Millions of students eligible for the school meals program don’t take them — and it’s not because they have plenty to eat.

It’s widely agreed that stigma and bureaucracy keep students from getting the nutrition they need for a productive day and a healthy life. Many schools have taken steps to remove those barriers — but not enough.

According to a 2015  report, just 61 percent of Maine students eligible for free and reduced price lunch participate in the program. For breakfast, the rate drops to 40 percent.

Compared to other states, that’s not bad. However, by any measure there are tens of thousands of kids who could use a meal but don’t get one, and national rankings matter little to students trying to learn on an empty stomach.

Fortunately, schools here and throughout the country have solved the puzzle.

The biggest piece is the Community Eligibility Provision, which allows high-poverty schools to offer free meals to every student regardless of income.  As a result, schools cut down on administrative costs, and students can accept free meals without outing themselves as poor to their peers. It has been used to great effect in school districts large and small, in Maine and around the country.


In fact, use of the Community Eligibility Provision is the common denominator between the states that are leading the way in school breakfast program participation, the younger and weaker of the school meal programs.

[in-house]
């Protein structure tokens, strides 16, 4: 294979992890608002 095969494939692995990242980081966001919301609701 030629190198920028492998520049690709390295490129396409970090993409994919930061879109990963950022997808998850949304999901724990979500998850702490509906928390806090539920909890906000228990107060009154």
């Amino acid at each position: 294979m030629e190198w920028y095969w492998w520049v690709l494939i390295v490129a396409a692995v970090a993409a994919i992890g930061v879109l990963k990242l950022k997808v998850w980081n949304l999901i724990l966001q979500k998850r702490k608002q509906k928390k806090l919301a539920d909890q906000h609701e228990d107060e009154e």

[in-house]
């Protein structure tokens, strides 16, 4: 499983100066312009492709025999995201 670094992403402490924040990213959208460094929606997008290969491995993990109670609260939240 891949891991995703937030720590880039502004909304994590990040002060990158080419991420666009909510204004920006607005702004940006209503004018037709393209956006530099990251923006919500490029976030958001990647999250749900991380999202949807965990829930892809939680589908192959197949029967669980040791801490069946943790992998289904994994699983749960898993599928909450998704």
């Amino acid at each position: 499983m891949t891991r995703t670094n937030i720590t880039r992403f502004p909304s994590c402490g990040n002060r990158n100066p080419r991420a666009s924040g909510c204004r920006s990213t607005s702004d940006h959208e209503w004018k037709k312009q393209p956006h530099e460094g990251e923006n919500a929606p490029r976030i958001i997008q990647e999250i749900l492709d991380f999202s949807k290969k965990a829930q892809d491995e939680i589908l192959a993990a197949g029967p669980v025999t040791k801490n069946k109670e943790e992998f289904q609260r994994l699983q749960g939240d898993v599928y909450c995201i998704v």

If school lunch participation is low, breakfast is even lower. In Maine, just 60 percent of the kids who take a free and reduced price lunch take a breakfast too, even though almost all schools that offer lunch also offer breakfast — and its benefits to student health and performance are clear.

In addition to using community eligibility, schools with high breakfast participation also follow what is known as the “breakfast after the bell” model.

With breakfast after the bell, the meal is served not before school — which can be difficult for students rushing to get to class on time — but either in the classroom or through a “grab and go” kiosk. Schools are also putting in place “second chance” breakfasts for later in the morning, because many older students aren’t hungry first thing in the morning.

West Virginia has used these strategies to become a leader in delivering school meals to a high-poverty population. New York City last year increased participation in its breakfast program by 5 percent by implementing community eligibility and breakfast after the bell.

In both cases, tens of thousands of students who would have gone hungry a few years ago now have a good meal available. Studies have shown that will make them better students, and improve the schools around them.

This session, Maine lawmakers will debate bills concerning breakfast after the bell as well as simplifying the school meals application process. Leaders at all levels should be pushing community eligibility wherever it is allowed.

Many Maine schools have already embraced these reforms and are on the right track. The rest need to catch up.

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